Taking these in reverse order, I don't think that you can see much of the base from Bald Mountain. I did a "line of site" computer analysis of
spots on the base, and Bald didn't show up.
Regarding the sheriff department being there first, I would think the answer is no. Bald Mountain is only reachable by chopper. The other thing that
would need to be researched is when did the police begin to use repeaters. In the dark ages of police radio, they started out just above the AM radio
band. I have a friend with one of those old Zenith radios (floor standing in a wooden cabinet) that shows the old police band. Anyway, at those
frequencies (the bottom of the HF band), you wouldn't need a repeater and in fact, a repeater might get you in trouble. The problem is the HF signals
travel so far that cities would interfere with each other. This shows up today at "lowband" frequencies used by many highway patrols, though it is
controllable by coded squelch tone.
There are two stories regarding being "grandfathered" into Nellis range access. One is that the owners of the Groom Mine can visit the area. The
other is that there is a mine near Bald Mountain that shows up as private land on the USGS topo map.
Note that the Lincoln County Sheriff department is in cahoots with the base, since the camo dudes are deputized by the sheriff department. I'm sure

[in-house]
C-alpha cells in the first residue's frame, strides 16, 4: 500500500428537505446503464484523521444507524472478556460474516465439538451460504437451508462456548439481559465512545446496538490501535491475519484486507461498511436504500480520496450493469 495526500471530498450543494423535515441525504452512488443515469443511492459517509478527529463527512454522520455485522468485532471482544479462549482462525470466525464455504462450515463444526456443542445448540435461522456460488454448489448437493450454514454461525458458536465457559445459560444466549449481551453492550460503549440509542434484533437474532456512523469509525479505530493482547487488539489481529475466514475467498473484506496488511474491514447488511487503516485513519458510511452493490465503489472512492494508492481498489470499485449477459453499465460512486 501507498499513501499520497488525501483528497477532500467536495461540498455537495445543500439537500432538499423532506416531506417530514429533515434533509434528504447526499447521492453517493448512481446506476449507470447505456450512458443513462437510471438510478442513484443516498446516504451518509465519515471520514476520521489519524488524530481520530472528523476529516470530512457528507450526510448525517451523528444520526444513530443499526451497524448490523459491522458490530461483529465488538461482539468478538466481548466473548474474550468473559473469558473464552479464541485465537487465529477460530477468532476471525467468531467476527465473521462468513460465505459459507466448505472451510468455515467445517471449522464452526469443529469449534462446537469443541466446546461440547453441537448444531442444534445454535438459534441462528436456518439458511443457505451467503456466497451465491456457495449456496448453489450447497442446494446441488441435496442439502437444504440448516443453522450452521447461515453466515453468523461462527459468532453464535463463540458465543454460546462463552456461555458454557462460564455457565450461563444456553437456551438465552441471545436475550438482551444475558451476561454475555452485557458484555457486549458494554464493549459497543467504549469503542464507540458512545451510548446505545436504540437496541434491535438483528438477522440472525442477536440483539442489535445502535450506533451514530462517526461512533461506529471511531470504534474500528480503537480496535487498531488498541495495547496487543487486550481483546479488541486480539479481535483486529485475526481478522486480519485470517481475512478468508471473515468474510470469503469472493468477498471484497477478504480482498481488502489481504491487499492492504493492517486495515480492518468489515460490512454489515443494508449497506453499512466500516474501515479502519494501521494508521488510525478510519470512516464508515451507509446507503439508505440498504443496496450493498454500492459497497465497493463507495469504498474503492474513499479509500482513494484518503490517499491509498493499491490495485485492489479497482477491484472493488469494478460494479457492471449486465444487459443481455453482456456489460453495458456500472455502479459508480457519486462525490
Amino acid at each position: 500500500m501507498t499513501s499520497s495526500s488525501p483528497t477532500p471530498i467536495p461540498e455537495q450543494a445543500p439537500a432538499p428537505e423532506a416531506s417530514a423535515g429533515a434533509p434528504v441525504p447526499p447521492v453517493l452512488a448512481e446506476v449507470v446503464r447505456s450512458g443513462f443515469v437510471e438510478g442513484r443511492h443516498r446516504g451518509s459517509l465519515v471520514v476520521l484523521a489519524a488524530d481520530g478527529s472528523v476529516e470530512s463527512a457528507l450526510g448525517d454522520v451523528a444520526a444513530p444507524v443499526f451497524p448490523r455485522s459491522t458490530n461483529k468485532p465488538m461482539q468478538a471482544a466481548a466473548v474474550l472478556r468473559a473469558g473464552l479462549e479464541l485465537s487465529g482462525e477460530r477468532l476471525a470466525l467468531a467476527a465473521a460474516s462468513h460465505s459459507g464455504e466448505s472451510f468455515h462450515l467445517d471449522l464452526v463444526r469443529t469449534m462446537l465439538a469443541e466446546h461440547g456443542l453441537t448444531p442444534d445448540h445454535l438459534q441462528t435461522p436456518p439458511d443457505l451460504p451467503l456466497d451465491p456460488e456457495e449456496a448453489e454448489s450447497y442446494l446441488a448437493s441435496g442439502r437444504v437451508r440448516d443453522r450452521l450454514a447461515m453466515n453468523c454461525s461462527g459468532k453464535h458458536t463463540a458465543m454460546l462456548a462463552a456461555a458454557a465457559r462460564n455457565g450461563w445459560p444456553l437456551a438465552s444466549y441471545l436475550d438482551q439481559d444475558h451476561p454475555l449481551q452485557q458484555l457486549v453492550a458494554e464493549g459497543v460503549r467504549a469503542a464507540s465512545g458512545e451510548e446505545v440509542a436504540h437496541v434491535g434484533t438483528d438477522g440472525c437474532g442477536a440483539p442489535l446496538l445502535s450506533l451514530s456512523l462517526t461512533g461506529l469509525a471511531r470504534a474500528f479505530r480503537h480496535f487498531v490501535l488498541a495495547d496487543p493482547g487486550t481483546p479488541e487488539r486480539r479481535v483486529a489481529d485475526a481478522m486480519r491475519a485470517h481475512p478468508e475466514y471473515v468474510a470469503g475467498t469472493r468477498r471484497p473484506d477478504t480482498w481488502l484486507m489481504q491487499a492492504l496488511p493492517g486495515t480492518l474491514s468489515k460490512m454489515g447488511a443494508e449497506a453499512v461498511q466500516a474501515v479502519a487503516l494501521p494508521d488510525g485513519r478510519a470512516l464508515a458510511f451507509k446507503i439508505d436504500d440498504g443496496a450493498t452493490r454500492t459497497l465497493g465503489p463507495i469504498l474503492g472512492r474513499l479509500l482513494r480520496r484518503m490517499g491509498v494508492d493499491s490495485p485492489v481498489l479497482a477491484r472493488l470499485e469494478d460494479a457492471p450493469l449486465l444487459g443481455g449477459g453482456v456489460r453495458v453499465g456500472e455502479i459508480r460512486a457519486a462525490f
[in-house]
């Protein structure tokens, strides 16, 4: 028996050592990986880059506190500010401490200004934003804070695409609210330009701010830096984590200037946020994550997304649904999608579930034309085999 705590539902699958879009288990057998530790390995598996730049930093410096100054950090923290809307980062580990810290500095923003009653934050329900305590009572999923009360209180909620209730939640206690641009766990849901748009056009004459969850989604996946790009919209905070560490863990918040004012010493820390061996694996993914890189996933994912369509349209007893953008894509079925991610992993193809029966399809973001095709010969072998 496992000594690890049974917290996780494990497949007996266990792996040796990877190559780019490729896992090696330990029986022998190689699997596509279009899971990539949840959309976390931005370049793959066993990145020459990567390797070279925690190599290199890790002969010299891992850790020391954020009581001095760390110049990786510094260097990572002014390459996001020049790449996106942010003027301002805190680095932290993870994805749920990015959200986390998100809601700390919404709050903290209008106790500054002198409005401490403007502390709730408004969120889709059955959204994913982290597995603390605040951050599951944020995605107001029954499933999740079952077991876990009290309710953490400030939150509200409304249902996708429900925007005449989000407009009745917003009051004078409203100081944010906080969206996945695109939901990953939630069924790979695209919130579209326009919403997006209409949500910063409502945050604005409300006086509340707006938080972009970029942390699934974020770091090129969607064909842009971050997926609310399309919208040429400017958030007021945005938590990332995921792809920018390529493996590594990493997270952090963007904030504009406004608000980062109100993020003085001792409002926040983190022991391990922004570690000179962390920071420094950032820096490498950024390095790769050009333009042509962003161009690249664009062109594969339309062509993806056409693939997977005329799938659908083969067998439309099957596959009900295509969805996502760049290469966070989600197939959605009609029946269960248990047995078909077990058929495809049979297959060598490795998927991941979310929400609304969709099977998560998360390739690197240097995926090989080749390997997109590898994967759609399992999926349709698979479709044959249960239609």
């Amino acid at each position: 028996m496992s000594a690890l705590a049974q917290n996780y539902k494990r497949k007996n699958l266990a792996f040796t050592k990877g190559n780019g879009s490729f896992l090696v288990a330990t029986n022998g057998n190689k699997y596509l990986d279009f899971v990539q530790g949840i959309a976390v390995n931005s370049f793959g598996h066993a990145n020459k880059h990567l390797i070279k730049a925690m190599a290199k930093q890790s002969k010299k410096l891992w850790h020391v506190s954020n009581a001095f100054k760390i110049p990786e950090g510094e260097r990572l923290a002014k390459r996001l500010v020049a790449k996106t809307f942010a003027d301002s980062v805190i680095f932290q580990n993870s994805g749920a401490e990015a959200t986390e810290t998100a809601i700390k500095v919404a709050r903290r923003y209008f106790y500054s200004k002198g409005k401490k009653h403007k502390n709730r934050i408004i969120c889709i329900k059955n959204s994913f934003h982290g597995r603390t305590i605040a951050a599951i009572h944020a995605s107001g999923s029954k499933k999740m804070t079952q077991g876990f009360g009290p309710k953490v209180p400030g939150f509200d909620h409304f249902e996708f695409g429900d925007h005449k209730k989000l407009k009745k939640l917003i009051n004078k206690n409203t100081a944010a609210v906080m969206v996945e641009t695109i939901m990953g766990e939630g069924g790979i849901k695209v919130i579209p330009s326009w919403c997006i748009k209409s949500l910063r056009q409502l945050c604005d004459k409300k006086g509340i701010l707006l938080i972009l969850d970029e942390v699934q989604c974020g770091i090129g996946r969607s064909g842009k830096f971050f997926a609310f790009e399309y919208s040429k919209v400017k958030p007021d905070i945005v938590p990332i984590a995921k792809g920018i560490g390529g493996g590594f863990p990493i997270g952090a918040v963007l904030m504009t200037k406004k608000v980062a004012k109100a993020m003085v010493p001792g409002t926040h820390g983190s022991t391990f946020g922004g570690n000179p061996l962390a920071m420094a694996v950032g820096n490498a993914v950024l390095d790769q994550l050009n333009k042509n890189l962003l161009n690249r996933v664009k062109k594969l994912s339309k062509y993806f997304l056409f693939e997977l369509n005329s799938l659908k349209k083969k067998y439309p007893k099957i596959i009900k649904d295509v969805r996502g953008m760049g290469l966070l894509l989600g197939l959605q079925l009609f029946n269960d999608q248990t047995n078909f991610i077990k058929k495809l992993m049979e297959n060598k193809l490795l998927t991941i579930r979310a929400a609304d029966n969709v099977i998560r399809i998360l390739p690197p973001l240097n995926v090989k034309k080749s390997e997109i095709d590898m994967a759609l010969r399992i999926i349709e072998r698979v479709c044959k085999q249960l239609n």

they can get access to Bald Mountain to do maintenance.
Access to the Nellis range by civilian organizations seems possible if it serves the interests of the feds/DoD. Verizon has microwave relays on the
range and IIRC, a repeater site near Mercury. Coach USA has a repeater on Skull Mountain for their buses. I need to track it down again, but I recall
Coach USA had a contract to run buses to the TPECR. Here is the license information:
36-45-58.8 N, 116-11-24.1 W
CUSA K-TCS, LLC dba Coach USA
3 Lincoln Centre, 5430 LBJ FWY, Suite 1075
Dallas, TX 75240
The facility shows up at
Hope that link makes it. Verizon has gear there as well.
Lastly, the FAA has gear on Bald Mountain, though this is probably what they call a Joint Surveillance Site, where feds and military share facilities.
Look at this photo
I shot this in the dead of winter, and the hazy sky really shows the antennas. There does appear to be a vertical antenna at the left of the
facility, but it looks like a lowband antenna more than VHF. A VHF vertical might not be that easy to detect. [If you didn't bother to read the
referring page, the circled areas are where I suspect fixed positions cameras are located. In the winter, the heater in the camera enclosures melt the
snow, making them easier to detect.]]If you are foolish enough to repeat my winter Bald Mountain photography, it is important to be there early in the
AM. The ground gets slippery when the sun heats it up. It is easier to drive it when it is still frozen.